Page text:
After sweating about it and planning it for the last couple of weeks, Riley's Easter treasure hunt was a hit. From the moment he got up, saw his basket with the lifesaver gummies and the rabbit footprint we were up and running. It only took half an hour and he had followed all the clues and found the booty. The treasure hunt was a great idea, not that I can really take personal credit for it since I'm sure half of the free world, and maybe half of the not-free world, were doing the same thing. But it provided a focus. As an only child he doesn't have the excitement of competition from siblings to coax him on to find all the hidden eggs. But you know, it could have gone either way. I'm realizing that as much as I think I know my son, there is so much I don't know about him. And that is my own challenge, the learning - and my reward is seeing him truly happy and allowing magic into his life. Here he is somewhere around clue number 3:
And again around clue number 5:
Not to mention the eggs hidden in the bathtub:
And true success on his part:
Later in the morning we went to the Biosphere, which is the former American pavilion from our Expo 67. I was seven years old when Montreal hosted Expo and I remember a lot of it. Since we lived in the city, we had "passports" to the site for the whole summer, I can even remember the black turtle neck sweater I was wearing in the photo on that passport, so I even remember the original American pavilion. For anyone who is not that familiar with my city, it is one of Bucky Fuller's geodesic domes, an immense structure that seems very space age, (think Epcot in Disney) certainly for 1967. And now it has been converted into an interactive ecological site. The first section was the most fun for the kids - all about water. We are quite spoiled here being able to turn on our taps for a seemingly endless supply of cheap water. One of the things that Riley did was a kind of "chop wood and carry water". They had hand pumps at one end of the room and jugs which you would fill, quite slowly, and then you had to carry the full jug across the room and dump in into an old claw-foot bathtub, trying to fill it. Equally slowly. The concept is to see how long it takes to make the water that we soak in every night.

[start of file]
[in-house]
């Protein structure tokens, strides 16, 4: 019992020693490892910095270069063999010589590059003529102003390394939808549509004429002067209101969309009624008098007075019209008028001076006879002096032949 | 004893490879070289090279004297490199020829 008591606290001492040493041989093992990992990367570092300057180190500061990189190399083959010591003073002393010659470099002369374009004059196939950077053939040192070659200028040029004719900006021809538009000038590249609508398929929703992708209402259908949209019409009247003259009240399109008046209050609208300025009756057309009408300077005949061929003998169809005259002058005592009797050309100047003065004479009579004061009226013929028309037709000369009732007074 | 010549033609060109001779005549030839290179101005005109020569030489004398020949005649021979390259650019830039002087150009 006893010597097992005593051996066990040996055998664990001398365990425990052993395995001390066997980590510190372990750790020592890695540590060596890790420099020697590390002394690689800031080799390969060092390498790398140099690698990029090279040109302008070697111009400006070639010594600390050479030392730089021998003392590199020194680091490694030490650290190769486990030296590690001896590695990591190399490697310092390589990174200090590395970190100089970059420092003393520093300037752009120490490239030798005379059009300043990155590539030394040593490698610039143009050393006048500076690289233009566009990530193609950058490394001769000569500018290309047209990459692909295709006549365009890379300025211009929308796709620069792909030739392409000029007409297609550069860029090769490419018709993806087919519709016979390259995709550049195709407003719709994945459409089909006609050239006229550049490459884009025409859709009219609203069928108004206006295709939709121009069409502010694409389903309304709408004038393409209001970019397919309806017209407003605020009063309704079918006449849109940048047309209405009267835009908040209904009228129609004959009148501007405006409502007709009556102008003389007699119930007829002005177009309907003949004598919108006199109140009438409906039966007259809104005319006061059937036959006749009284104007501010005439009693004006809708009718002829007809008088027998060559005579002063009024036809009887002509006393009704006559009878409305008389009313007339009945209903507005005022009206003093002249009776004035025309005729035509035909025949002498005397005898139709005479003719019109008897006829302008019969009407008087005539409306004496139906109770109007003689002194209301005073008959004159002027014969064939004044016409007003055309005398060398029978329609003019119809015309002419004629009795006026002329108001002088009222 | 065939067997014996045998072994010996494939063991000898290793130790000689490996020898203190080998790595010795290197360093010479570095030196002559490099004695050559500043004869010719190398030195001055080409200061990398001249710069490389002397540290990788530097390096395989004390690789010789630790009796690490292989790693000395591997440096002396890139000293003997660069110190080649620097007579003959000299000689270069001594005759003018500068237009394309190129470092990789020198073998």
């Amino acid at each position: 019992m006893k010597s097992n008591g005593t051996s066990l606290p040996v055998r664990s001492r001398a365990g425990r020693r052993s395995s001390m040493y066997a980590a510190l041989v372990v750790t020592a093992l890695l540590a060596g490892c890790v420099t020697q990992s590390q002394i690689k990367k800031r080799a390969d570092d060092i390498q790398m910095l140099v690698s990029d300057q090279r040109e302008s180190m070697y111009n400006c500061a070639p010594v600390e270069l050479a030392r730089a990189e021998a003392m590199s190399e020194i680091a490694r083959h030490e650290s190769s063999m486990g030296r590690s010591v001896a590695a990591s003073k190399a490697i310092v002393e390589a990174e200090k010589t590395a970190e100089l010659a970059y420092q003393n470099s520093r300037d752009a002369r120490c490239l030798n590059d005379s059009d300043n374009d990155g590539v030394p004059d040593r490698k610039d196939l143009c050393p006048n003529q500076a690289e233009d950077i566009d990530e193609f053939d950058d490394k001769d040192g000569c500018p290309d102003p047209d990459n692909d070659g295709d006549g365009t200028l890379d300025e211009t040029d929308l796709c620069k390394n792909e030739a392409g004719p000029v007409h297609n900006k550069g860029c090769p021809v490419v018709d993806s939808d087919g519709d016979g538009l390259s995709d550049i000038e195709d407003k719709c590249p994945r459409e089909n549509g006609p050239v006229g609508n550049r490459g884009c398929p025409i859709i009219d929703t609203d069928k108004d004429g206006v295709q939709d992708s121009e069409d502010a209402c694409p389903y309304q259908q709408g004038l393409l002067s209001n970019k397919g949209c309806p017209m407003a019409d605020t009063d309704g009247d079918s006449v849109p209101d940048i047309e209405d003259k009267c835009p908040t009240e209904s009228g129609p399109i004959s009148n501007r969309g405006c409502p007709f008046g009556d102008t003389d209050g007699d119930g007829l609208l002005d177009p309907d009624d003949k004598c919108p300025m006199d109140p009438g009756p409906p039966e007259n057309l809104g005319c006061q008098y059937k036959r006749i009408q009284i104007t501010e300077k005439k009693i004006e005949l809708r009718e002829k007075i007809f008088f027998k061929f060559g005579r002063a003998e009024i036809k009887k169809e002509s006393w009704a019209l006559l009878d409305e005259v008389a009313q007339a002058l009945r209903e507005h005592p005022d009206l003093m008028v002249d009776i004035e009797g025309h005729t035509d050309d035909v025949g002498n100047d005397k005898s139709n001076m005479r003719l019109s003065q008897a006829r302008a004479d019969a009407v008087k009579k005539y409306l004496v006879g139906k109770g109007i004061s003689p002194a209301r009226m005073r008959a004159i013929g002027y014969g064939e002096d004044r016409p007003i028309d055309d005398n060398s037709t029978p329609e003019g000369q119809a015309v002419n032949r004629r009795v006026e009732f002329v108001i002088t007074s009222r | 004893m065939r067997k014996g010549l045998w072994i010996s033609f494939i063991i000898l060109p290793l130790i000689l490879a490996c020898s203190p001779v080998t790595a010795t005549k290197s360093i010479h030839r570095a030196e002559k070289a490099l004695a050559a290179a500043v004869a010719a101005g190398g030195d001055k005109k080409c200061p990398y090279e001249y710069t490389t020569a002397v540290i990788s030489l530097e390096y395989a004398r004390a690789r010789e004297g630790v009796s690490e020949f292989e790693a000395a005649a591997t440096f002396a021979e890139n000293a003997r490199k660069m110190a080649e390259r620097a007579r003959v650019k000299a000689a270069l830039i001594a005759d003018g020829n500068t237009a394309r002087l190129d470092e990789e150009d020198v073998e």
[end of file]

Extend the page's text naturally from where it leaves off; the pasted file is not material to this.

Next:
And another shot of Riley walking on pontoons, which of course meant his feet were soaked within the first five minutes:
Amongst other things there was a climbing wall made out of something recyclable (just what escapes my memory at the moment):
And to finish the day, they had an amazing outdoor play park which had very unusual structures - things that use centrifugal force for spinning (lots of those, I almost tossed my lunch a few times), here's just a sweet shot, and you can see it was cold today - we have hats and mitts on again, I believe it was -7 with the windchill:
Stories from 2018 – 08 – Thirteen!!!
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